The International Crisis Group issued a report calling for the United Nations police force in East Timor to "step back" and hand control over to the local government. The UN has been providing security in East Timor since 2006 when political violence brought the country to the brink of civil war.
The International Crisis Group report commends the 1,500 person United Nations police force in East Timor for re-establishing security there. The U.N. sent in an international police force in 2006 after internal disputes between factions of East Timor police and military led to violence in the streets and drove 100,000 people from their homes.
Jim Della-Giacoma, the Crisis Group's South East Asia Project director, says while order was restored, the U.N.'s police mission in East Timor has become redundant and it's authority over local police is unclear.
"In the last two and a half years while formally the U.N. has been in command of the Timorese police, the Timorese police have operated in a parallel structure, obeying the orders of their own political leaders," he said. "This is an unhealthy situation and it does not lead to the good relationship that is necessary if the U.N. is to support and actually help develop the Timorese police."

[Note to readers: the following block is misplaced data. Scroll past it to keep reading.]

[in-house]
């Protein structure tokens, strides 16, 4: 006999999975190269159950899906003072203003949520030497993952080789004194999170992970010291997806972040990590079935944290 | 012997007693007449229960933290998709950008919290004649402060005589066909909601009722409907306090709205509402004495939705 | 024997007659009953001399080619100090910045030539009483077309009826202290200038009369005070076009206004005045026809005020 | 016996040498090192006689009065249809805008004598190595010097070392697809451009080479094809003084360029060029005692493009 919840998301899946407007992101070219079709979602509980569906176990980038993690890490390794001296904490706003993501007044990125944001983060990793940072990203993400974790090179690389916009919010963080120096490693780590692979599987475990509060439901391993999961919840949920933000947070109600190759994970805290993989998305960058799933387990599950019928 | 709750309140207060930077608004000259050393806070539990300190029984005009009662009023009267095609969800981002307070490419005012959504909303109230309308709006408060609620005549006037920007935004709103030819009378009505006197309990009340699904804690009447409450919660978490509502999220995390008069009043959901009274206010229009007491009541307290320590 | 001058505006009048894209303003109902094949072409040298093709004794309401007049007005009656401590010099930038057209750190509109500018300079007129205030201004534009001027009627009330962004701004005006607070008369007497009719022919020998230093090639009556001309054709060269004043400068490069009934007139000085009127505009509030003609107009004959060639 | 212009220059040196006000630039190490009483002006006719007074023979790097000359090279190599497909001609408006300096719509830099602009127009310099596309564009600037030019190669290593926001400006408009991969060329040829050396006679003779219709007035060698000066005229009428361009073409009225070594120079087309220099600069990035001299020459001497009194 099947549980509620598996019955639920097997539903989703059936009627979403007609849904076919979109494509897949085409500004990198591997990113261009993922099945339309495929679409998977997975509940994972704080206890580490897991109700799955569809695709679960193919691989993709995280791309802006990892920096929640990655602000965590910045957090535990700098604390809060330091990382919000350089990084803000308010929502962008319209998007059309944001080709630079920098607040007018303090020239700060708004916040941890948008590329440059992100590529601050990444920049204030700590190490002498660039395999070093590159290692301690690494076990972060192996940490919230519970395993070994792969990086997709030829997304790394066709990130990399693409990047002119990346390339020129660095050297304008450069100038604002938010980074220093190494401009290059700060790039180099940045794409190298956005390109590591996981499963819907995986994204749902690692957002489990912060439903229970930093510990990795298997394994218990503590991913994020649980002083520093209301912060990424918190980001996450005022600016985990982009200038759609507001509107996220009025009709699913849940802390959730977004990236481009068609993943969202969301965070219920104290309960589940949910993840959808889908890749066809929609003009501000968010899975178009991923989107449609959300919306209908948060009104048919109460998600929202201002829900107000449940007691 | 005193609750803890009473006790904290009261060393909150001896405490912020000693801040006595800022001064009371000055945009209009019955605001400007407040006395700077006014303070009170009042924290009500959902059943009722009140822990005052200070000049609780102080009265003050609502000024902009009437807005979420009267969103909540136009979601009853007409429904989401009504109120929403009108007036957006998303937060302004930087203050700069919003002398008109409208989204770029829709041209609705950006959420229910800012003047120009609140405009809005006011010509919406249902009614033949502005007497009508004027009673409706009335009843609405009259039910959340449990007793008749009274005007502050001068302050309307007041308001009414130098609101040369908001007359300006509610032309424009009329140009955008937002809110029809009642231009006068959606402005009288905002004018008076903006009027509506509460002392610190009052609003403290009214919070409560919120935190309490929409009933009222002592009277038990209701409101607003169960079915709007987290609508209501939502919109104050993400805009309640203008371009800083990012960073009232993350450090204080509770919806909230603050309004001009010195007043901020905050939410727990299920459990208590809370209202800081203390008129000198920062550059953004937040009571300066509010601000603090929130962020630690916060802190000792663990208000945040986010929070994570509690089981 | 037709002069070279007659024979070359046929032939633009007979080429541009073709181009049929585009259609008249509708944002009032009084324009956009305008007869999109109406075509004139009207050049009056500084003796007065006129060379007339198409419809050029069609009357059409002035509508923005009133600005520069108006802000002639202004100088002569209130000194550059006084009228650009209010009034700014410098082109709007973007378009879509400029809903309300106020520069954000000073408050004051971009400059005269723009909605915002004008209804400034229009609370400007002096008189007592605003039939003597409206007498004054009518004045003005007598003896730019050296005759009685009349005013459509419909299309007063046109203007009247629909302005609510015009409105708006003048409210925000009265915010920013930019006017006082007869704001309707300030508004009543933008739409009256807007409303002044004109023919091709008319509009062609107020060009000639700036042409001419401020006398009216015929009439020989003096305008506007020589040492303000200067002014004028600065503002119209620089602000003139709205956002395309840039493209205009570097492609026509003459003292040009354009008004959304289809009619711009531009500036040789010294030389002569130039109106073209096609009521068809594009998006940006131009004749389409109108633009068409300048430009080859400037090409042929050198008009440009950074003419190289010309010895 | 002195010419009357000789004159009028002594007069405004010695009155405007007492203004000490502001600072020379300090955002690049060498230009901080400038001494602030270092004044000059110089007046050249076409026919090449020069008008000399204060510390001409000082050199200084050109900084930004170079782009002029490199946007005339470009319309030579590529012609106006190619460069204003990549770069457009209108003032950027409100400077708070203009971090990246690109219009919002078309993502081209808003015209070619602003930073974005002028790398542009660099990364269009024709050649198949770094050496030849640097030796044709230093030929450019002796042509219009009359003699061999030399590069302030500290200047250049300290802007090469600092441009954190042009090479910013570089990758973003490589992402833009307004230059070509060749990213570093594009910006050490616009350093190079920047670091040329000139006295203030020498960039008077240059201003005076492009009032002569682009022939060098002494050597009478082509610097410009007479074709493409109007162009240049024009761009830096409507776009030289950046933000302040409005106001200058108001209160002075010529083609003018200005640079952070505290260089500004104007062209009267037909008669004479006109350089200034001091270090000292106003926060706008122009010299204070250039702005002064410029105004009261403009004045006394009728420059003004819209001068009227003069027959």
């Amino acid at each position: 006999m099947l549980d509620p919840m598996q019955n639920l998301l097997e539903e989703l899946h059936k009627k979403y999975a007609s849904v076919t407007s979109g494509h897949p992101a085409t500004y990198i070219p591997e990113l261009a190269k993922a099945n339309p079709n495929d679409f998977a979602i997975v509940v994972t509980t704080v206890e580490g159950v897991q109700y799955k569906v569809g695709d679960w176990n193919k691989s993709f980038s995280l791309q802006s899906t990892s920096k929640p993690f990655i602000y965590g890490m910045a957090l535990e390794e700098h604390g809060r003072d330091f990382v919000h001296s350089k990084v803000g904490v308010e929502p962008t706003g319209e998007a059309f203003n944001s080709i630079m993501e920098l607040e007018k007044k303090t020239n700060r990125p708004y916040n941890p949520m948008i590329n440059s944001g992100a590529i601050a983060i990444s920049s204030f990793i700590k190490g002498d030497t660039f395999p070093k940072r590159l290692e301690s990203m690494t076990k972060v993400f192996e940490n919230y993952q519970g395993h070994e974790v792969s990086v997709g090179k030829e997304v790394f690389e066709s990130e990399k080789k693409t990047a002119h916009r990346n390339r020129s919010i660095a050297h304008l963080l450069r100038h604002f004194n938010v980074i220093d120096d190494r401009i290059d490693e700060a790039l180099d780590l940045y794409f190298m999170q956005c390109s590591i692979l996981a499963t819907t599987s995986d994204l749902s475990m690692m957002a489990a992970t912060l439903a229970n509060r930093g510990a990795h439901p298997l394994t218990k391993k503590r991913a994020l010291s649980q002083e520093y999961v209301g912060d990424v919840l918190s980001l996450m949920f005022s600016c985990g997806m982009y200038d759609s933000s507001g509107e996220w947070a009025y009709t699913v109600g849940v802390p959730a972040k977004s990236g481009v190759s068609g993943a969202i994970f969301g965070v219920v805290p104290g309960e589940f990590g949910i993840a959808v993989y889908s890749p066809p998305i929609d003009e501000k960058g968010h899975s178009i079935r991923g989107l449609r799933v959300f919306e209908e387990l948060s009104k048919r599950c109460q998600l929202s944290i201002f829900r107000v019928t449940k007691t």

The political situation in East Timor has stabilized. There has been a democratically elected government in place since 2007 and a new East Timor police commissioner in office since last March. The report says it is time to refocus the U.N.'s third largest policing mission from providing security to supporting the local police with investigations, prosecutions and training.
The report also calls upon the government of East Timor to enact structural reforms to make the police more accountable to civilian oversight and clearly delineate the roles of the police and the army.
The U.N. spokesperson in Dili says they are studying the report and declined further comment.
The U.N. mission in East Timor is up for renewal in February of 2010. Della-Giacoma says before that happens, the government and the United Nations should develop a plan for how the two police forces will interact.
"Any sort of future mission needs to be based on a common understanding of exactly what the U.N. would do, and how many police would be there and what role they would take," said Della-Giacoma. "The problem with the mission past is that there was never any agreement and so there were never the laws passed to allow the U.N. to effectively work on issues of discipline or effectively come up with a training plan and to agree with the government on what needed to be done to fix the Timorese police.
Della-Giacoma says the report is not calling for the U.N. to leave East Timor but to shift its mission from direct intervention to training and support.